OAKLAND -- A married Alameda couple have recently accepted a plea deal admitting they defrauded the county and state out of more than $180,000 in child care payments and food stamps in what could be one of the largest child care fraud cases in recent county history.
Khadijah Ali and her husband Malik Ali, also known as Karl Grant, spent the last nine years lying to government officials about their true names, marriage and housing situation in order to qualify for government subsidized child care payments and food stamps for their three children.
The fraud began in October 2001 when Khadijah Ali applied for and won approval to receive child care payments from 4C's of Alameda County, a not-for-profit organization that distributes state funds to needy families. According to court documents, Ali claimed she lived in Oakland and failed to mention that she was married to Malik Ali or that Malik Ali was employed by the Alameda County Sheriff's Department as a recreation assistant at Santa Rita Jail.
As a result, court records show, Ali qualified for assistance which, over the course of nine years, totaled to more than $185,000.
Compared with "other child care fraud cases, this is one of the largest I have seen," said Chris Lamiero, a deputy district attorney who prosecuted the case.
Although the government payments were sent directly to the child care provider, the Alameda County District Attorney's Office charged the couple with three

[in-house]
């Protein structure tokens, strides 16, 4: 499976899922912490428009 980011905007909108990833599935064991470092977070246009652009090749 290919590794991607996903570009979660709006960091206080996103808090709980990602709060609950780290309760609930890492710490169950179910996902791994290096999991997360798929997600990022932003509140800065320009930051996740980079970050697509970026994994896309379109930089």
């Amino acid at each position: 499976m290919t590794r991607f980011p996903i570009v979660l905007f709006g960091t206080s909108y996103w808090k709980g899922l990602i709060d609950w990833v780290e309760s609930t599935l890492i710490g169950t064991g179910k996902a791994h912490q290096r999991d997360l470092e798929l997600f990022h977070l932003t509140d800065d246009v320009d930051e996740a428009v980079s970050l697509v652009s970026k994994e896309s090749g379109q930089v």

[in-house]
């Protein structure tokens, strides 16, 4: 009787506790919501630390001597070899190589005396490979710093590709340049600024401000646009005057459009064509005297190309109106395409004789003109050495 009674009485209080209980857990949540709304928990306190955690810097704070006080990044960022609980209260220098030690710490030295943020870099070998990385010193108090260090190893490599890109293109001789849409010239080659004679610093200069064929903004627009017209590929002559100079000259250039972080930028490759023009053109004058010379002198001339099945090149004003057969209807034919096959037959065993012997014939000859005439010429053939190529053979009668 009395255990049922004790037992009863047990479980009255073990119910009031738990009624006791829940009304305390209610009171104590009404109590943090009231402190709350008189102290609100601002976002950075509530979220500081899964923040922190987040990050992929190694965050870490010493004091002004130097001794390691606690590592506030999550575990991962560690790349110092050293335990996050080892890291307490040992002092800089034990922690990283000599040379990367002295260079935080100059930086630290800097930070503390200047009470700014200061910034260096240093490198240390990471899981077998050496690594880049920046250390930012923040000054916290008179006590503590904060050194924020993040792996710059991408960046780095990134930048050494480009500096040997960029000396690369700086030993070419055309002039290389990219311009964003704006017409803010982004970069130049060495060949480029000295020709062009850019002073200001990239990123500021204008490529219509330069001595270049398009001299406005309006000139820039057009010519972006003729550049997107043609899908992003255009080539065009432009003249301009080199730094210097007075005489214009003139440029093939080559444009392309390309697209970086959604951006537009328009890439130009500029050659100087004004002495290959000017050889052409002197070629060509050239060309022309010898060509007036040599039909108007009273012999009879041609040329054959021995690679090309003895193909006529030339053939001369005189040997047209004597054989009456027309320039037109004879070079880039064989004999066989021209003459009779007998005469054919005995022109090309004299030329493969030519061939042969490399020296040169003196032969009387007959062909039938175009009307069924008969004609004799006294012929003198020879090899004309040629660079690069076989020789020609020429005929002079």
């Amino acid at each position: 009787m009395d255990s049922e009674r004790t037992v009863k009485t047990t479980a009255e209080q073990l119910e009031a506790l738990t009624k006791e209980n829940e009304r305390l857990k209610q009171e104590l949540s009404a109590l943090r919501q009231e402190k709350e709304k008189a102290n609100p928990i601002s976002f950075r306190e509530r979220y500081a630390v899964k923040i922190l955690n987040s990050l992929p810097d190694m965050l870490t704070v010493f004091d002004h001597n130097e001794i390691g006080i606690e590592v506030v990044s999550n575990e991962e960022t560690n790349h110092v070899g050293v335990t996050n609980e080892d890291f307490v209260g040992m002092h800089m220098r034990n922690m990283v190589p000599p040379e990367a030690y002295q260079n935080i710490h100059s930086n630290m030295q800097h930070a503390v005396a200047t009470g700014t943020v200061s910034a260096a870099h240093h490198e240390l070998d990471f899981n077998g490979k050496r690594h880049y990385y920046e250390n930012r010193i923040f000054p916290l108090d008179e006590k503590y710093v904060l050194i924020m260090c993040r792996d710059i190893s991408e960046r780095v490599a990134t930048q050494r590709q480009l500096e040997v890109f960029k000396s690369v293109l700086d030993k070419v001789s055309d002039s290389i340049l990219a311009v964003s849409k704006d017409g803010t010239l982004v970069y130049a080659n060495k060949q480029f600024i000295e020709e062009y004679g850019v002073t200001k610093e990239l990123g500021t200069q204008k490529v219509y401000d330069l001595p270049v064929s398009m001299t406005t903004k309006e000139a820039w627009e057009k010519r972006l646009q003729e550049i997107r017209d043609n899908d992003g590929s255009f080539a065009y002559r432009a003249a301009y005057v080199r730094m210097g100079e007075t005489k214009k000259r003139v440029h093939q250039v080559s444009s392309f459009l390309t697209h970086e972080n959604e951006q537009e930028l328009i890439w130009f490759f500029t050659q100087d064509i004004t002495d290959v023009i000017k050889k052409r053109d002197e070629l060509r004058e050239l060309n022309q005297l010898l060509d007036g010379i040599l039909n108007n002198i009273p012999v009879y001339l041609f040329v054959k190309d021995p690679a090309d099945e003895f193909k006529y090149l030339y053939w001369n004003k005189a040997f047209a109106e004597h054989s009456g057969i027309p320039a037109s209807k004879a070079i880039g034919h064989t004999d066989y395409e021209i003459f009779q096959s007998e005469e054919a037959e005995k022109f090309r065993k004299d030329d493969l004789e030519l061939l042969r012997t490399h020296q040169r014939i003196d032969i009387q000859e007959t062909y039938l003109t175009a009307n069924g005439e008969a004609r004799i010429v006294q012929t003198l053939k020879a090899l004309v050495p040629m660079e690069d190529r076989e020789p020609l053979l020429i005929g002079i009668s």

The couple was charged in July and about a month later Khadijah Ali agreed to a plea deal in which she promised to pay $125,000 to the state Department of Education, which distributes block grants to counties for the child care program.
If the payment is made by the time Khadijah Ali is set to be sentenced in November, charges against her husband Malik Ali will be dismissed, court records show.
Should Khadijah Ali not be able to pay back the state, she will be sent to prison for two years. Malik Ali would also then face prison time.
The fraud was discovered by an employee of 4C's of Alameda County who noticed discrepancies in Khadijah Ali's yearly applications. The information was turned over to the district attorney's office which investigated and discovered the fraud.
How the couple was able to defraud the government and what, if any, changes have been made to prevent future frauds remains unclear. Representatives from the 4C's did not return phone calls seeking comment.
Marlon Monroe, the attorney representing Khadijah Ali, declined to comment saying he did not want to make a statement because the case is still pending and must be approved by a judge.
"It is not a done deal, so it doesn't make sense for me or my client to make a statement on the case," Monroe said.
An attorney representing Malik Ali did not return calls seeking comment.